In 1931 Irma S. Rombauer self published The Joy of Cooking. It became the United States' most published cookbook. One recipe in there is Chicken breast baked on a bed of mushrooms. A simple and tasty dish, I devoured it as a child (yes, even the mushrooms),
Fast forward to 2011. The recipe is the same, the ingredients the same and we followed all the same steps, so what went wrong? The chicken is not tender, mushrooms not moist and the sauce nonexistent. We look down on the oversize, plump chicken breast taking up 3/4 of the plate and have to wonder if herein lies the culprit.
Most store-bought chicken is treated with antibiotics, water injection and cage breeding so that it's plump, juicy and large. Why? Because that's what people buy. They look at the size and get the double D's. They want more breast meat because of the lower calorie count. Never mind that a plain grilled chicken breast really doesn't taste like much anymore. So you add all sorts of spices, marinades and dipping sauces to add flavor. There goes the calorie count.
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The chicken aisle is also getting bigger with organic, free range, hormone free, and the latest - heritage birds. It's up to the consumer to decide which chicken we want. Fair enough.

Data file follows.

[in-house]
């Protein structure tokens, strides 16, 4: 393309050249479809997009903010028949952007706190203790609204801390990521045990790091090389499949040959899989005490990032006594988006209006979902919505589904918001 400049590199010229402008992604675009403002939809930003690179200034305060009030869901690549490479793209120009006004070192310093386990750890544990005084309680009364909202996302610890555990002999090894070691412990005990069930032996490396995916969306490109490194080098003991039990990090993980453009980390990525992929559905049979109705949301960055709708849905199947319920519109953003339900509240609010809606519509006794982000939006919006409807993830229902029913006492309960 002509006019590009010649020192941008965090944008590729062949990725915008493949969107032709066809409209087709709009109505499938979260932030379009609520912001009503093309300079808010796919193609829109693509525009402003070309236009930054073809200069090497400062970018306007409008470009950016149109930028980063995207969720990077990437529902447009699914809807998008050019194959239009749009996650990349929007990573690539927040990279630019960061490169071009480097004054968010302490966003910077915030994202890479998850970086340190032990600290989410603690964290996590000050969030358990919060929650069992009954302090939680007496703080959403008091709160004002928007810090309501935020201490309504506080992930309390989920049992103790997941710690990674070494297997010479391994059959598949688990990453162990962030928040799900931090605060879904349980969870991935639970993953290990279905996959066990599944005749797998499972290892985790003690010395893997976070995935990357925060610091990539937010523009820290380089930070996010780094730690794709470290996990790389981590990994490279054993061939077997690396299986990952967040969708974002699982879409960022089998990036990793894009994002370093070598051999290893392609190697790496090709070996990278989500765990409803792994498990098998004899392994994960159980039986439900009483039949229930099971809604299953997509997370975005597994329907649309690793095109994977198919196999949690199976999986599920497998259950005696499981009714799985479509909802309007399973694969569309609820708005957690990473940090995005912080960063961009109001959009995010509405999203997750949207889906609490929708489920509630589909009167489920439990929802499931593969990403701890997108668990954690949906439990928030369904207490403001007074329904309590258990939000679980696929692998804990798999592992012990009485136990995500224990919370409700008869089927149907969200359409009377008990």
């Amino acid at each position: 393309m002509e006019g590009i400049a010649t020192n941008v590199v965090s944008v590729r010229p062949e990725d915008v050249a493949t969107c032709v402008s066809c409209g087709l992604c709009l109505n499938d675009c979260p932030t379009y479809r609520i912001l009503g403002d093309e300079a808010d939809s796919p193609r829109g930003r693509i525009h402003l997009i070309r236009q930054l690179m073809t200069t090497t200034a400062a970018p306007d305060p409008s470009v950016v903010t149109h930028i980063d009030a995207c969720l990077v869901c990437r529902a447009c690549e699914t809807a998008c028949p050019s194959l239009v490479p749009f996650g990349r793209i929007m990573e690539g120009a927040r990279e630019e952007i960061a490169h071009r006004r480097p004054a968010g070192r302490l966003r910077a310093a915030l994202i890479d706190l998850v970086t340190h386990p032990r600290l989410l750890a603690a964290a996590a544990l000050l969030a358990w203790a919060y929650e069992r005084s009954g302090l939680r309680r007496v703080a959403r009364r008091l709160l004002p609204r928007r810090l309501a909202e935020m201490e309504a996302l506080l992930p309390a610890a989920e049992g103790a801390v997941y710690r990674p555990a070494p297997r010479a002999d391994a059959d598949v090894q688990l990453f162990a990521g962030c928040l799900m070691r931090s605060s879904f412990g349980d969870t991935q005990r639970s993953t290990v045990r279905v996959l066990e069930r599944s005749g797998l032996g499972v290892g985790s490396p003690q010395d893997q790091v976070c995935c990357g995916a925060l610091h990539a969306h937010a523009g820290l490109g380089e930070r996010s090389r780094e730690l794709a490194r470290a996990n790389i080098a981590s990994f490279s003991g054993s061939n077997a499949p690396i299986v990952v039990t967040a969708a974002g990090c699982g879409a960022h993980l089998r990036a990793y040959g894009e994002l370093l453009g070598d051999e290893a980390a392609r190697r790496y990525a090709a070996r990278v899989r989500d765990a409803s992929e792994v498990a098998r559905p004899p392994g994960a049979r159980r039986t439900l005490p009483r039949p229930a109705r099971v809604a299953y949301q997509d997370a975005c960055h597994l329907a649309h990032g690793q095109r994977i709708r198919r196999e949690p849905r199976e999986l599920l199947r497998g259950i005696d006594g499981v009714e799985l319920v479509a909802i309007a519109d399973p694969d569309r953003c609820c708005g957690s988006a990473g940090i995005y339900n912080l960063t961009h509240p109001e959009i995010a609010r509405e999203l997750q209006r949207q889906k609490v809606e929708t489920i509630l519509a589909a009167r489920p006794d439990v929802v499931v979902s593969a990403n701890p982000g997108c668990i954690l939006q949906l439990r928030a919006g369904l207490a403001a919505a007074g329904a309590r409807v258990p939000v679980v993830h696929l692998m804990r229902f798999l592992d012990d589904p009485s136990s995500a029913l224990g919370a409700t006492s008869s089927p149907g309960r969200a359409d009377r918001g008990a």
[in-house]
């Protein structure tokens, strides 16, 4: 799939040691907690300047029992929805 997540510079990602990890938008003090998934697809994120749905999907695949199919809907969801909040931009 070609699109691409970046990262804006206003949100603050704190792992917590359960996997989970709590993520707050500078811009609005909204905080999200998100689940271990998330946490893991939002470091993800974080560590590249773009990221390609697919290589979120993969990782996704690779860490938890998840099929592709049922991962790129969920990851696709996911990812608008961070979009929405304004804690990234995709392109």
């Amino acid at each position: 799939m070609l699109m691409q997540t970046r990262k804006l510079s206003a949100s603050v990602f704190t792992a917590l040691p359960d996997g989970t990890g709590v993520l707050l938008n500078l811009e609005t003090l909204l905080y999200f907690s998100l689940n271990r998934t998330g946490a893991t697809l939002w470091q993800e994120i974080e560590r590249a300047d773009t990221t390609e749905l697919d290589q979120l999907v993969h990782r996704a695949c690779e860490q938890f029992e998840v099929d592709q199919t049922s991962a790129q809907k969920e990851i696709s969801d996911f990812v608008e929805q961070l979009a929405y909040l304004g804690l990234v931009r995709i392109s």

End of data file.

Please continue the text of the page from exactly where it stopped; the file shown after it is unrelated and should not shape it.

But none of that changes the fact that some tried and true recipes are no longer a slam dunk. If a recipe that was written before 1980 calls for chicken breast, there is a 50/50 chance the proportions will be off.
Since Rombauer's initial run of Joy, the book has been edited and published several times, but h the 1975 edition is still the most popular. It makes use of ready made products that were all the rage in the '70s like cream of mushroom soup and frozen peas. Is it time for another reprint for this homemaker's classic? Because truth be told, the size of a chicken breast in 1975 is not the same as today.